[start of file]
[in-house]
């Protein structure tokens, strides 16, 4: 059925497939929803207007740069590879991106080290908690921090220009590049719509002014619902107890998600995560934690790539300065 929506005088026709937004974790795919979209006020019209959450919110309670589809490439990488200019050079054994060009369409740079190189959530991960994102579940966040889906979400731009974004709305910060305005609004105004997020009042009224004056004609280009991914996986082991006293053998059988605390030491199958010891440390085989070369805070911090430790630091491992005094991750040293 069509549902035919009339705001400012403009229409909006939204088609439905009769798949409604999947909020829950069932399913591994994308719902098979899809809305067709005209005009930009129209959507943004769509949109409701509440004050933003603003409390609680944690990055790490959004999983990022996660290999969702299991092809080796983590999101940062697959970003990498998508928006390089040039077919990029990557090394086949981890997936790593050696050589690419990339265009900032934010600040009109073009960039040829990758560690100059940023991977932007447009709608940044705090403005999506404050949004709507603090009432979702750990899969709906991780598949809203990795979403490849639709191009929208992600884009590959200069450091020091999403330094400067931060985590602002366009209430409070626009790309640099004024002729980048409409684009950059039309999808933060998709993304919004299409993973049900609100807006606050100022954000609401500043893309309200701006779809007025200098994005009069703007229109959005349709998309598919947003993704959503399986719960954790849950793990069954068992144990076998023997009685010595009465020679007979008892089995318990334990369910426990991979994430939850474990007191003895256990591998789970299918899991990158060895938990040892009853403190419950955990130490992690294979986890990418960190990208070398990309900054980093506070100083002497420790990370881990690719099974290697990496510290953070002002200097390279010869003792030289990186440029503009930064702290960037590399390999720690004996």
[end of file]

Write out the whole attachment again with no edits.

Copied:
[in-house]
């Protein structure tokens, strides 16, 4: 059925497939929803207007740069590879991106080290908690921090220009590049719509002014619902107890998600995560934690790539300065 929506005088026709937004974790795919979209006020019209959450919110309670589809490439990488200019050079054994060009369409740079190189959530991960994102579940966040889906979400731009974004709305910060305005609004105004997020009042009224004056004609280009991914996986082991006293053998059988605390030491199958010891440390085989070369805070911090430790630091491992005094991750040293 069509549902035919009339705001400012403009229409909006939204088609439905009769798949409604999947909020829950069932399913591994994308719902098979899809809305067709005209005009930009129209959507943004769509949109409701509440004050933003603003409390609680944690990055790490959004999983990022996660290999969702299991092809080796983590999101940062697959970003990498998508928006390089040039077919990029990557090394086949981890997936790593050696050589690419990339265009900032934010600040009109073009960039040829990758560690100059940023991977932007447009709608940044705090403005999506404050949004709507603090009432979702750990899969709906991780598949809203990795979403490849639709191009929208992600884009590959200069450091020091999403330094400067931060985590602002366009209430409070626009790309640099004024002729980048409409684009950059039309999808933060998709993304919004299409993973049900609100807006606050100022954000609401500043893309309200701006779809007025200098994005009069703007229109959005349709998309598919947003993704959503399986719960954790849950793990069954068992144990076998023997009685010595009465020679007979008892089995318990334990369910426990991979994430939850474990007191003895256990591998789970299918899991990158060895938990040892009853403190419950955990130490992690294979986890990418960190990208070398990309900054980093506070100083002497420790990370881990690719099974290697990496510290953070002002200097390279010869003792030289990186440029503009930064702290960037590399390999720690004996």